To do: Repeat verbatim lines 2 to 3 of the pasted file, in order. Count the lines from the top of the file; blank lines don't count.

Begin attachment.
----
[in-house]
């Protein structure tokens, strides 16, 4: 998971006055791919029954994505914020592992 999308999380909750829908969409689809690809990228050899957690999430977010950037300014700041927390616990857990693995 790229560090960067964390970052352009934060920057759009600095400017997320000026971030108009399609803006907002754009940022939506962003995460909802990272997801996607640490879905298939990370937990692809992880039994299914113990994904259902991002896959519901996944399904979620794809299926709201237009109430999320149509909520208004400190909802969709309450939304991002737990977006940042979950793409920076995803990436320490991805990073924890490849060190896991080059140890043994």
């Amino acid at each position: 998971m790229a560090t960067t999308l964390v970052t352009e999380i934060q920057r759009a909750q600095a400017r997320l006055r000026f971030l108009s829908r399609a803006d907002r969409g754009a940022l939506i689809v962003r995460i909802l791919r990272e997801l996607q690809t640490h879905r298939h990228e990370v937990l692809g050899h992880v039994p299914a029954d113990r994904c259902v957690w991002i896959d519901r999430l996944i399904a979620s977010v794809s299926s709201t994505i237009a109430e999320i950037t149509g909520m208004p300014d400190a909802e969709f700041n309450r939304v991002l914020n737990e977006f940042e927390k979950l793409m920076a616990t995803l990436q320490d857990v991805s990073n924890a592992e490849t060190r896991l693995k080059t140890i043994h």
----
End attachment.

């Protein structure tokens, strides 16, 4: 998971006055791919029954994505914020592992 999308999380909750829908969409689809690809990228050899957690999430977010950037300014700041927390616990857990693995 790229560090960067964390970052352009934060920057759009600095400017997320000026971030108009399609803006907002754009940022939506962003995460909802990272997801996607640490879905298939990370937990692809992880039994299914113990994904259902991002896959519901996944399904979620794809299926709201237009109430999320149509909520208004400190909802969709309450939304991002737990977006940042979950793409920076995803990436320490991805990073924890490849060190896991080059140890043994």
């Amino acid at each position: 998971m790229a560090t960067t999308l964390v970052t352009e999380i934060q920057r759009a909750q600095a400017r997320l006055r000026f971030l108009s829908r399609a803006d907002r969409g754009a940022l939506i689809v962003r995460i909802l791919r990272e997801l996607q690809t640490h879905r298939h990228e990370v937990l692809g050899h992880v039994p299914a029954d113990r994904c259902v957690w991002i896959d519901r999430l996944i399904a979620s977010v794809s299926s709201t994505i237009a109430e999320i950037t149509g909520m208004p300014d400190a909802e969709f700041n309450r939304v991002l914020n737990e977006f940042e927390k979950l793409m920076a616990t995803l990436q320490d857990v991805s990073n924890a592992e490849t060190r896991l693995k080059t140890i043994h």